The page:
I’m sure that homeschooling has some success stories although using homeschooling as a means to shelter a child from the “bad” parts of society will ultimately leave them woefully unprepared to enter that society when they reach the point that they actually have to. You run the risk of leaving your children defenseless when they set out in the world. If you don’t get practice making the right choices when you are growing up, you won’t know how to do it when you are grown up.


#17

[quote=“OldStyleBlues, post:16, topic:39129”]
I’m sure that homeschooling has some success stories although using homeschooling as a means to shelter a child from the “bad” parts of society will ultimately leave them woefully unprepared to enter that society when they reach the point that they actually have to. You run the risk of leaving your children defenseless when they set out in the world. If you don’t get practice making the right choices when you are growing up, you won’t know how to do it when you are grown up.
[/quote]Horse manure and hogwash. What? You think that only public school can prepare a child to “cope” with society? Amazing.


#18

Everybody doesnt have to go to Chicago


#19

[quote=“Tiny1, post:17, topic:39129”]
Horse manure and hogwash. What? You think that only public school can prepare a child to “cope” with society? Amazing.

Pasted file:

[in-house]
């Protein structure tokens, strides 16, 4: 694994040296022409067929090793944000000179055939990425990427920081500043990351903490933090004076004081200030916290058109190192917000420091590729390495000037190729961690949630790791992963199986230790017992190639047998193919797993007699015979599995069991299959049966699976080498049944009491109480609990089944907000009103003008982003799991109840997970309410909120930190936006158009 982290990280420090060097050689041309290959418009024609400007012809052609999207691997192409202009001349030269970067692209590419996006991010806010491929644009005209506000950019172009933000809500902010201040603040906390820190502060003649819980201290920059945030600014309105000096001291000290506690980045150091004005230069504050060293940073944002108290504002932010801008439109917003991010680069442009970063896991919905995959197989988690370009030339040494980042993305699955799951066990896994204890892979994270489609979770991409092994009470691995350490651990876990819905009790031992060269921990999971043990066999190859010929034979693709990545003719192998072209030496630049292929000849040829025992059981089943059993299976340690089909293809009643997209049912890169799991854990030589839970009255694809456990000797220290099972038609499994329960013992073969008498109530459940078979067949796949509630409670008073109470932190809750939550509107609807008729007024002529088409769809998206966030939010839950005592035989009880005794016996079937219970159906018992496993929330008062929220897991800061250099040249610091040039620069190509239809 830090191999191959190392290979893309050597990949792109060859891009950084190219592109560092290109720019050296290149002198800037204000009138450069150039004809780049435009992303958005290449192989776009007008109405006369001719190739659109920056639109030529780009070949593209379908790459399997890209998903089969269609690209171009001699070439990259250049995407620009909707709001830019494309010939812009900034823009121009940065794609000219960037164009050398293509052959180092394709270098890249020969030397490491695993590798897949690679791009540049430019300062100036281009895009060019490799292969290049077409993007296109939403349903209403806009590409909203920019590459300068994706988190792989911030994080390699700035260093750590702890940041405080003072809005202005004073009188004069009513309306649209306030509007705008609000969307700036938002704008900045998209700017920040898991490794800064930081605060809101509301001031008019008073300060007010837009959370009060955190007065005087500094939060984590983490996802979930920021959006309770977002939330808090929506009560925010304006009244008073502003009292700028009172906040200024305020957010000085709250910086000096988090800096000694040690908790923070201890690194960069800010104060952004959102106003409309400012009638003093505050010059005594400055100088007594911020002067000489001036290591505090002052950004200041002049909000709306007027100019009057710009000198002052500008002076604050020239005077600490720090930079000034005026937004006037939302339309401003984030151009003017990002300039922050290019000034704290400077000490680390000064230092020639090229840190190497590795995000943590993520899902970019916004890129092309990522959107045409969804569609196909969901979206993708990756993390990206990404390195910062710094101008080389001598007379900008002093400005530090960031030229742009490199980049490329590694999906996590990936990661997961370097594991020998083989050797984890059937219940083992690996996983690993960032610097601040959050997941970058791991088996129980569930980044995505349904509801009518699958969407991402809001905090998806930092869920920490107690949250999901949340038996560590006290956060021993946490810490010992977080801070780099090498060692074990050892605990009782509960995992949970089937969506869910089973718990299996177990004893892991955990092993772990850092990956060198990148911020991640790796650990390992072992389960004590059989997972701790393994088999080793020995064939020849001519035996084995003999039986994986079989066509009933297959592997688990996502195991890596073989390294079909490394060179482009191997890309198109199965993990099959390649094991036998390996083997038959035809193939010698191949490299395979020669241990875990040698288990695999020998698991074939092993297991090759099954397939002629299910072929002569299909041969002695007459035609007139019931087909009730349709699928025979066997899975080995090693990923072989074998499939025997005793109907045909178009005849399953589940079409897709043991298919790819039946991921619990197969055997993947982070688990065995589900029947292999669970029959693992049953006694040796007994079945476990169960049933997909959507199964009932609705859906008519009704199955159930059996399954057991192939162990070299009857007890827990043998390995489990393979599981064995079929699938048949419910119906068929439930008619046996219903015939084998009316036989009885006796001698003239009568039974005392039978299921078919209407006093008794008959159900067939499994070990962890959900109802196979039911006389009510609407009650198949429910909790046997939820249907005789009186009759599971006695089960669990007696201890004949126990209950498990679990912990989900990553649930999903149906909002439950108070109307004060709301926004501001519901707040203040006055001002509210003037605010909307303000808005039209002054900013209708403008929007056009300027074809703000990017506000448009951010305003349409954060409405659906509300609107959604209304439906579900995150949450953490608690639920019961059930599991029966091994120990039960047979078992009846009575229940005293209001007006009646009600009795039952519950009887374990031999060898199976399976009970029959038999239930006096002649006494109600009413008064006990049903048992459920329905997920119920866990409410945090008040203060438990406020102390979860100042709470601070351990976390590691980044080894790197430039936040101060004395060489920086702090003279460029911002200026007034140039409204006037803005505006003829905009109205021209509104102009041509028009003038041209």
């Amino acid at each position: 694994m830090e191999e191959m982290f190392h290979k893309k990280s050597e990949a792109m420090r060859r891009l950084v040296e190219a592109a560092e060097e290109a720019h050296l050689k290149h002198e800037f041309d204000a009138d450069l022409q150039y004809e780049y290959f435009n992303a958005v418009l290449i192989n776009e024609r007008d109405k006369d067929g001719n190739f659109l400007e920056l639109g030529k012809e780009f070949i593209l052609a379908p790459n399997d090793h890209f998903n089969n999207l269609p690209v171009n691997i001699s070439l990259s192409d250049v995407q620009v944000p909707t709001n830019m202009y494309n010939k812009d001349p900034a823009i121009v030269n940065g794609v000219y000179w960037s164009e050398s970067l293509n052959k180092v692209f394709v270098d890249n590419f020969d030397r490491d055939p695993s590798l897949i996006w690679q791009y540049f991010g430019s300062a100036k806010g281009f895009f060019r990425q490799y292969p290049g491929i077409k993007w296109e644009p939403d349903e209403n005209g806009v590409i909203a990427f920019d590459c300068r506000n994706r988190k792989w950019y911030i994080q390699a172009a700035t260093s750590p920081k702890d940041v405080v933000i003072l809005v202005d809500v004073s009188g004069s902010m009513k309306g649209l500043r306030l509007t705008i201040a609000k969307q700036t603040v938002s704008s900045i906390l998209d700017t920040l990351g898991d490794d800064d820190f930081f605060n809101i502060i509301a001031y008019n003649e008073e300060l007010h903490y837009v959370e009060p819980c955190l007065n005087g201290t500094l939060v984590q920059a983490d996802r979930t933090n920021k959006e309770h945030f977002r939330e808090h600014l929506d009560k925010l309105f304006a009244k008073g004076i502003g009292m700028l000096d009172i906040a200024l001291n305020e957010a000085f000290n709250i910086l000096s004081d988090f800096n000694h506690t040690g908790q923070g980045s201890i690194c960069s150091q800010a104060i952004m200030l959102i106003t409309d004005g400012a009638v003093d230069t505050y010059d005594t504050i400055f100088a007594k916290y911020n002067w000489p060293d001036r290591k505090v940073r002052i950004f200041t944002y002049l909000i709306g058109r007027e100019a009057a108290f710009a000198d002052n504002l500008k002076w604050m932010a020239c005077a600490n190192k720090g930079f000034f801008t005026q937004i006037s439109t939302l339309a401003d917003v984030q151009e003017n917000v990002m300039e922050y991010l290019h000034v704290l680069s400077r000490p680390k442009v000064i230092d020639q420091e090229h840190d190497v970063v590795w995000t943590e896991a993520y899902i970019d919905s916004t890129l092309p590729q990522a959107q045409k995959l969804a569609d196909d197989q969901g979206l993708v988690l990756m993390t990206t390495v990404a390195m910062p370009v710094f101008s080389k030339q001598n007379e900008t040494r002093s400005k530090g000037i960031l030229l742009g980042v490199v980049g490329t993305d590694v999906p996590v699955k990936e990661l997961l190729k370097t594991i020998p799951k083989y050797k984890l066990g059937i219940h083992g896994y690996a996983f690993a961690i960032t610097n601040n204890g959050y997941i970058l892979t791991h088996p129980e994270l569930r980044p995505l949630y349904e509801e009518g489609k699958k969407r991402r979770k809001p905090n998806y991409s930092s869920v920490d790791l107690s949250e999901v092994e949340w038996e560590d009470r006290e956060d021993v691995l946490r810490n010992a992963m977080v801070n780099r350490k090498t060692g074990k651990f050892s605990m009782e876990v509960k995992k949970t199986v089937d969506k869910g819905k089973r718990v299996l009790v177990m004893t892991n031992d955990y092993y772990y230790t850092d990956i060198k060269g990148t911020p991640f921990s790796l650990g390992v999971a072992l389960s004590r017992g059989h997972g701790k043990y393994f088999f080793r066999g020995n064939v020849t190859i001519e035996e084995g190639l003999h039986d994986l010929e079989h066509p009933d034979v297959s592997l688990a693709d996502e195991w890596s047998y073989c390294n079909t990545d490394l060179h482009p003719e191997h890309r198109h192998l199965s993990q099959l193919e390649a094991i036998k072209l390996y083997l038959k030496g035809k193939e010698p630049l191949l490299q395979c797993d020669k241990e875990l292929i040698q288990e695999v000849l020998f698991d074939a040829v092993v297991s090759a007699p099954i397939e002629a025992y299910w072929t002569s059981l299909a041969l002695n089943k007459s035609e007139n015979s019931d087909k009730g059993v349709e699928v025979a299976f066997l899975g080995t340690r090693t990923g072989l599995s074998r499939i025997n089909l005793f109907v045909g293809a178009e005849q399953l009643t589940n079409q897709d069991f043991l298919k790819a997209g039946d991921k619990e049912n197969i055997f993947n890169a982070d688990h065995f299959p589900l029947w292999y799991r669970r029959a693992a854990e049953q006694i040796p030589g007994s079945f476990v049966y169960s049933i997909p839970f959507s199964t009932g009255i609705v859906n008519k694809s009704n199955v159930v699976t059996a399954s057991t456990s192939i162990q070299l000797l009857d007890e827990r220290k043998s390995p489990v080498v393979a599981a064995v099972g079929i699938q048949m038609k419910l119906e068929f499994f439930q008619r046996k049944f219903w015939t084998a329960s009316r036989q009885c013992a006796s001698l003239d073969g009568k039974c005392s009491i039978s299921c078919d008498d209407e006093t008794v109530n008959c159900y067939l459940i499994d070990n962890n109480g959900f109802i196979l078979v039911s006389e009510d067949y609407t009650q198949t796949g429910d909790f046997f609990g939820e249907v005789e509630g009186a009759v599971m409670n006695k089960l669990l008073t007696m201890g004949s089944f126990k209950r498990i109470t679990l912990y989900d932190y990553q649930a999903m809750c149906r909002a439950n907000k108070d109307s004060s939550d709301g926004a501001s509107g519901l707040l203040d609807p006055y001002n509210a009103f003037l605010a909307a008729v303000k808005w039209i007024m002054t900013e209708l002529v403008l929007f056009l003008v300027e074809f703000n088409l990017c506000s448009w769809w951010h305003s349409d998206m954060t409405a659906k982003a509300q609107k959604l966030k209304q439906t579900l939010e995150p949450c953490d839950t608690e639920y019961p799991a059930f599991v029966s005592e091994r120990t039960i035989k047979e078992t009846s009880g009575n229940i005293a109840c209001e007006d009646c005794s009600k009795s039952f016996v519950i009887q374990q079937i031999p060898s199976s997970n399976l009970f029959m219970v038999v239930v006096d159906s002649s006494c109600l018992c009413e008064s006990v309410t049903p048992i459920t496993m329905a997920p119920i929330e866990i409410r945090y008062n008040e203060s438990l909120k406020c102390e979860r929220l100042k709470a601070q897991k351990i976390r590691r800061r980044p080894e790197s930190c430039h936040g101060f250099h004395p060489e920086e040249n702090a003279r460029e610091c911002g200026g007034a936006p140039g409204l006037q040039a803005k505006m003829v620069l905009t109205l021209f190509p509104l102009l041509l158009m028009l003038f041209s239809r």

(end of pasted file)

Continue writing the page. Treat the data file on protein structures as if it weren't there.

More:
[/quote] kids need to engage people outside of the nuclear family and be able to apply their values in a real life setting, making good choices, not because their parents told them to, but because they have evaluated situations and people and can come to good decisions on their own using their life expereinces as a guide. I also feel that many homeschoolers run into difficulties because the attempt to change educational content while keeping the traditional, hierarchical, school model.


#20

[quote=“OldStyleBlues, post:19, topic:39129”]
kids need to engage people outside of the nuclear family and be able to apply their values in a real life setting, making good choices, not because their parents told them to, but because they have evaluated situations and people and can come to good decisions on their own using their life expereinces as a guide. I also feel that many homeschoolers run into difficulties because the attempt to change educational content while keeping the traditional, hierarchical, school model.
[/quote]Do not preach at me about preparing kids. I had seven and one with a Social Disability called Asperger’s Syndrome. I KNOW exactly what I am talking about.
Just because someone is home schooled, does not mean they are isolated. I am sure that is the picture in your mind’s eye. There are after school activities, such as the YMCA and local activities our town puts on. There are church, community and private organizations that provide programs that support social adjustment.
Public school is the worst choice to accomplish what you suggest. Believe me, I am aware.
Difficulties? If that were the case, home schooled kids wouldn’t be doing better, than their public school counterparts. Home schooled GPA was about .30 better. They were better at Daily Living, Communication, Socialization and Maturity, than those educated by the Gooberment.
Your “theory” is Bafflegag.